Adding Alt Text to your images:  video of creating accessible PowerPoint images (alt text)

  1. Right click the image and then click Format Picture.
  2. Click Size & Properties.
  3. Click Alt Text and enter a description for the image in the Description field (Title is not needed).
  4. Click the X to close.
right click image to display format picture option. Insert text into the description field.


When making a table, be sure to include alt text and column header rows. Providing a header row will allow users to better understand the layout of the table. (Tip: To view the order in which a screen reader will read the table, click within the top left corner cell and begin pressing the Tab key on the keyboard.)

Adding Alt Text to your tables:

  1. Right click the table and then click Format Shape.
  2. Click Size & Properties.
  3. Click Alt Text and enter a description for the image in the Description field (Title is not needed).
  4. Click the X to close.
right click table to display format shape option. Insert text into the description field.

Adding Column Header Rows to your tables:

  1. Select the table.
  2. Under the Table Tools Design tab, at the top of of your presentation, find the Table Style Options menu and check the box for Header Row.
  3. Enter appropriate text into the Header Row of the table.
Head row box checked.

Accessibility Checker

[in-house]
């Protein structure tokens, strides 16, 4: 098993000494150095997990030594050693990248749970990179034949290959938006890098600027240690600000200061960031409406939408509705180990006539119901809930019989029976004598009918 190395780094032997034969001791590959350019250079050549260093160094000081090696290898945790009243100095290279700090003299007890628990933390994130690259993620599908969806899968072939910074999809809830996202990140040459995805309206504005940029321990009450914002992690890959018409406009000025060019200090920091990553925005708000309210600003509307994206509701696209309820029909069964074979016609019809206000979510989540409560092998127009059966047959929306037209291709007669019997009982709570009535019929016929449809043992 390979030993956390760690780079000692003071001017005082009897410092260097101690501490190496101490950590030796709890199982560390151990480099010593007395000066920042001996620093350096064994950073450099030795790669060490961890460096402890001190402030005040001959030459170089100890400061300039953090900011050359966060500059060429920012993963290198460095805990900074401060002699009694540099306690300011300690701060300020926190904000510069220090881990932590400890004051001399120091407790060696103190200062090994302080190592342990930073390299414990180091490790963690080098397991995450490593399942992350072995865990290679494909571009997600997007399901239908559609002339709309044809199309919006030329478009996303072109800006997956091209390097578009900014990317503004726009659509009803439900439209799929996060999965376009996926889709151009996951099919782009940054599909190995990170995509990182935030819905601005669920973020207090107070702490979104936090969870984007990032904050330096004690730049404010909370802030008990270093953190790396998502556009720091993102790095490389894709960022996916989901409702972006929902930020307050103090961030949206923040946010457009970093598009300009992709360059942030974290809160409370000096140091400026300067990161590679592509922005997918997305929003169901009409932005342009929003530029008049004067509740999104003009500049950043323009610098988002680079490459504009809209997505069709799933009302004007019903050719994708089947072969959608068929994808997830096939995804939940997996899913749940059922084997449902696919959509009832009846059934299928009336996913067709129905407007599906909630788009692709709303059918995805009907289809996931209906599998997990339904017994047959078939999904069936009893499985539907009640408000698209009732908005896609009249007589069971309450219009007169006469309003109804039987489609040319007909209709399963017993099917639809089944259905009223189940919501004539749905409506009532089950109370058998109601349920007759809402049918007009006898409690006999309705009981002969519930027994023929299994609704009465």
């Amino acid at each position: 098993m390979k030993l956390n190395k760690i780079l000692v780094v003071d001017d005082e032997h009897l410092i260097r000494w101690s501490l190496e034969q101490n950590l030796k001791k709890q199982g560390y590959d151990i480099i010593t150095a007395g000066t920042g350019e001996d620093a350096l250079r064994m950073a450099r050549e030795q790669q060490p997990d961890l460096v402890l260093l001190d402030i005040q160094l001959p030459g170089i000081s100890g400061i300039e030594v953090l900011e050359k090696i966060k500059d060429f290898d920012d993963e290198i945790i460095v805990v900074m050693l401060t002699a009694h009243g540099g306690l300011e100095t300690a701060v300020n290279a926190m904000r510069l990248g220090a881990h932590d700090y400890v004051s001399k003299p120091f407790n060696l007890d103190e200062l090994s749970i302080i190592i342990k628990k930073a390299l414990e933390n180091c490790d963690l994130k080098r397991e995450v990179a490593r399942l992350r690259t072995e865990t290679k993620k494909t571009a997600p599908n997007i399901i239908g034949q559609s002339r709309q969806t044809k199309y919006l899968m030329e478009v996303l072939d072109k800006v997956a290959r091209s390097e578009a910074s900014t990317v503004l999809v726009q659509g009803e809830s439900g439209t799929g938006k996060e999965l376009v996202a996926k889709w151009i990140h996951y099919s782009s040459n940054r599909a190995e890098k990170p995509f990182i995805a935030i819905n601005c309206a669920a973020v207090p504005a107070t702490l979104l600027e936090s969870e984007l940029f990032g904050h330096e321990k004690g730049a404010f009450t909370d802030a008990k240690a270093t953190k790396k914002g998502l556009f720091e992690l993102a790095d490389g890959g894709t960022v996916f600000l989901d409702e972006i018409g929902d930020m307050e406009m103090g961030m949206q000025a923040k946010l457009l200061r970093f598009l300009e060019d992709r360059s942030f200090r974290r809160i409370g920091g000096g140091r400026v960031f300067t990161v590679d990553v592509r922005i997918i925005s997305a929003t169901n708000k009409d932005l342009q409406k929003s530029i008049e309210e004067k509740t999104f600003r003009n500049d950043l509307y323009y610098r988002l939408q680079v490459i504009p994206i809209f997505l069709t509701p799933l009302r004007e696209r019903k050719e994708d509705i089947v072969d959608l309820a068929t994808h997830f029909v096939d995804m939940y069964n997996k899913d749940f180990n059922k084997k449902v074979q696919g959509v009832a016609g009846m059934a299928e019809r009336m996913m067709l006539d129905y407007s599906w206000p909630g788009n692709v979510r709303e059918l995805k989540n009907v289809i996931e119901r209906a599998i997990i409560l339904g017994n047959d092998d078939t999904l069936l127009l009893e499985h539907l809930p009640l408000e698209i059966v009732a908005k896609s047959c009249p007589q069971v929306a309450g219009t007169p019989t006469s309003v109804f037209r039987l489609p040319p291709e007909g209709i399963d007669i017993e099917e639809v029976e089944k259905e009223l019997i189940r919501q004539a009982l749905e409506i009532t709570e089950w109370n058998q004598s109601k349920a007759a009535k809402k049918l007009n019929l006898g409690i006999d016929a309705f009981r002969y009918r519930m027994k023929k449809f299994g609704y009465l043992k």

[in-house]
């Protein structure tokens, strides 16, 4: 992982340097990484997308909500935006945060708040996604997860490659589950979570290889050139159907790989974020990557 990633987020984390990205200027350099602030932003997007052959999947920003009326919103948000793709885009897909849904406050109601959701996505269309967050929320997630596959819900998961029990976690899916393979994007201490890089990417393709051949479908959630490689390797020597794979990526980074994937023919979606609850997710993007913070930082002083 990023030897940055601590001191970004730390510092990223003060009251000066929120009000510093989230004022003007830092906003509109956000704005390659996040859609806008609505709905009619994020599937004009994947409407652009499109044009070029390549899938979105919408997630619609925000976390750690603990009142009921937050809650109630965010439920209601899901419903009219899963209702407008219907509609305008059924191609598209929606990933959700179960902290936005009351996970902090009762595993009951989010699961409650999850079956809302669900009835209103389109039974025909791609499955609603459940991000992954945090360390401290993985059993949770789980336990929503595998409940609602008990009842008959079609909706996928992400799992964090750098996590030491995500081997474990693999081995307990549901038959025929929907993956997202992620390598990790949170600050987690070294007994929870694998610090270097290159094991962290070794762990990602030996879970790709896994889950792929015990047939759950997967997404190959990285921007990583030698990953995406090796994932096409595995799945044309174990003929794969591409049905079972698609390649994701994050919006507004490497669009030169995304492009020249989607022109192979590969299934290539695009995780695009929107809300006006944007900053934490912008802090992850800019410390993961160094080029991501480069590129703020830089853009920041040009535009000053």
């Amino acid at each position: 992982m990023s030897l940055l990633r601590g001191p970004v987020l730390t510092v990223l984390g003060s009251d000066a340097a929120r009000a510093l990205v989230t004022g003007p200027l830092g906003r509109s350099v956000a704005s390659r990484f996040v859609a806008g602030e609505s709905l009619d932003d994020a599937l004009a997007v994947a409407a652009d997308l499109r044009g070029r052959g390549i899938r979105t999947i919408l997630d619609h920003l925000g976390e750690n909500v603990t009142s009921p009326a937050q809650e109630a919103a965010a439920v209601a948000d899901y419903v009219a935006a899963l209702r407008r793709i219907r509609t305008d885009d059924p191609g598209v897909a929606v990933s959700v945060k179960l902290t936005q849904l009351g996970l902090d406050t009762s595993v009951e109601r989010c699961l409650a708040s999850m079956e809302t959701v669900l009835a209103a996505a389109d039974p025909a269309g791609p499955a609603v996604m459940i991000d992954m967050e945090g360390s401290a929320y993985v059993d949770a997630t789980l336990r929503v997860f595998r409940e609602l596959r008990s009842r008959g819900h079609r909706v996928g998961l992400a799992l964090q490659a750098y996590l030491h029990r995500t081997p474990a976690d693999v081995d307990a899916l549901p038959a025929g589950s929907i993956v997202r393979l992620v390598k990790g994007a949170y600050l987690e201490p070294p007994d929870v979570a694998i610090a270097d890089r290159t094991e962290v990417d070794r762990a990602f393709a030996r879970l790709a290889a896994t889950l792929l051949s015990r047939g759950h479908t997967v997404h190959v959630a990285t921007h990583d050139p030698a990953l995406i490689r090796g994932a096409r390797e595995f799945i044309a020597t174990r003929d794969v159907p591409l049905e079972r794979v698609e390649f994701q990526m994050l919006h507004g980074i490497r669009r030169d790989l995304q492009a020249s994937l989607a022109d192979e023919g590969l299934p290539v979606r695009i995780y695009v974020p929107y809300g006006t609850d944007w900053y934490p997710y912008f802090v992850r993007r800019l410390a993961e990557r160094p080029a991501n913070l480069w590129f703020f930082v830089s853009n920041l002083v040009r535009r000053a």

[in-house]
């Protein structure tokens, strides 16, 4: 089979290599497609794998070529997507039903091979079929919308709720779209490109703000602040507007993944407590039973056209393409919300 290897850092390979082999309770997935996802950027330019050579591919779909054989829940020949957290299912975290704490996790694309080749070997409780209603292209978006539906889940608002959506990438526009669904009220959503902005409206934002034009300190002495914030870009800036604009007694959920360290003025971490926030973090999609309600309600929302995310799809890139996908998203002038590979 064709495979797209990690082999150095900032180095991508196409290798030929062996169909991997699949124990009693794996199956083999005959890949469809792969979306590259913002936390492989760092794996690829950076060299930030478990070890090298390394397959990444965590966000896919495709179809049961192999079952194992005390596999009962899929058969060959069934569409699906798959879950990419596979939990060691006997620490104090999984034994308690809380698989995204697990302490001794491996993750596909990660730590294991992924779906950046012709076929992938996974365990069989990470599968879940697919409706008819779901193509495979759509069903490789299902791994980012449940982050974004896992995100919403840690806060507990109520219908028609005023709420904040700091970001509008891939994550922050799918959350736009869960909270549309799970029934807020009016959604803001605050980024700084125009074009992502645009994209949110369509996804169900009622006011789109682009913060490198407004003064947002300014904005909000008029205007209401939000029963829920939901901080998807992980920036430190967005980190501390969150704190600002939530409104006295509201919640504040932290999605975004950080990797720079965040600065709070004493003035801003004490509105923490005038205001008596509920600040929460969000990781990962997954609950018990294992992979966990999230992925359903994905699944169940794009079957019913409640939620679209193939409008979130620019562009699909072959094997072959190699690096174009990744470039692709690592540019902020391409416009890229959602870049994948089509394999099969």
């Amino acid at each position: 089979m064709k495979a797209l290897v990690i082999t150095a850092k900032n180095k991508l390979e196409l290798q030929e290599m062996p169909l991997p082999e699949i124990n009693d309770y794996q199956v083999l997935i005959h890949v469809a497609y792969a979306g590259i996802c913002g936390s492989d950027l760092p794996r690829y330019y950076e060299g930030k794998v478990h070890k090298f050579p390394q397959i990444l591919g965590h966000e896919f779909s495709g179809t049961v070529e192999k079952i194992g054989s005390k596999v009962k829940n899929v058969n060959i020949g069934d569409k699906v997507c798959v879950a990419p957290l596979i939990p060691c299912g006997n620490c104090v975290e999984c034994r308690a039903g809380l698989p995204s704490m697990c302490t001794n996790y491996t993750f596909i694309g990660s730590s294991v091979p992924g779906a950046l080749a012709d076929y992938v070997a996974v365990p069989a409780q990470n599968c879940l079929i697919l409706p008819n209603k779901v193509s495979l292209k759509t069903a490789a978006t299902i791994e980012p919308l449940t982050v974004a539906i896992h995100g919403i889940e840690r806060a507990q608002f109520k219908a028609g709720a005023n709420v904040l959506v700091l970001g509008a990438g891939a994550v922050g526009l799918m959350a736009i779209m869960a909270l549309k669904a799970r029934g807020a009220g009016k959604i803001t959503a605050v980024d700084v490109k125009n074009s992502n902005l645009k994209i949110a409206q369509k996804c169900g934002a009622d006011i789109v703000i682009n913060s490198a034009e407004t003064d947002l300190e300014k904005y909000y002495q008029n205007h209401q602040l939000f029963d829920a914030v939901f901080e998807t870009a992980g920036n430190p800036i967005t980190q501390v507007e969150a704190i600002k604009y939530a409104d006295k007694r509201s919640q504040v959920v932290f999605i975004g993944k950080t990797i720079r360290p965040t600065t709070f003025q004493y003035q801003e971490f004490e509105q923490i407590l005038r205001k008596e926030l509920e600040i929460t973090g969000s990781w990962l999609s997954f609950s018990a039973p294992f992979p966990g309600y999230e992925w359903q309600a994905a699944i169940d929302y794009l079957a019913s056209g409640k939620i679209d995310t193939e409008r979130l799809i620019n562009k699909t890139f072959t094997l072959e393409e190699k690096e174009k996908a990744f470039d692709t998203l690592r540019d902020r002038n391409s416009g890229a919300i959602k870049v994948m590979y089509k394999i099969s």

The Accessibility Checker is used to check your presentation for issues that could potentially make it inaccessible to those with disabilities. The Accessibility Checker results can be clicked on to provide details about why the issue should be changed and how to go about changing it.

Running the Accessibility Checker:  video of using PowerPoint's accessibility checker

  1. Click on File, at the top left corner.
  2. Click on Info.
  3. Click on the Check for Issues dropdown menu and then choose Check Accessibility. The Accessibility Checker will run and then open within your presentation.
check accessibility under info tab and check for issues menu     accessibility checker pane listing the results of the scan

Color and Font Schemes

Because PowerPoint is a highly visual medium, it is important to take into account visual imparities such as colorblindness. When deciding the color and font schemes, be sure to use some best practices:

  • Avoid using orange, red, and green in your text and backgrounds. Instead use colors that provide maximum contrast for the viewer.
  • Do not add text on top of busy backgrounds.
  • Make sure all text is large and readable.
  • Avoid using serif fonts (ex. Times New Roman), instead use sans-serif fonts (ex. Arial).
  • Periodically check Grayscale view to get an idea of how colorblind users might see your presentation. Grayscale view is located under the View tab in the Color/Grayscale area.

Audio and Narration

If you plan to use audio and/or narration in your PowerPoint presentations, you may choose to use Adobe Presenter. By default, adding audio with spoken words to a presentation, using PowerPoint's Insert Audio tool, is not accessible to hearing impaired users. However, audio can be made accessible by using the Adobe Presenter add-in. More information is available at eLearning's Tools & Technologies page.

More Help

For more help with creating accessible PowerPoint presentations, please contact Studio 6.

Additional Resources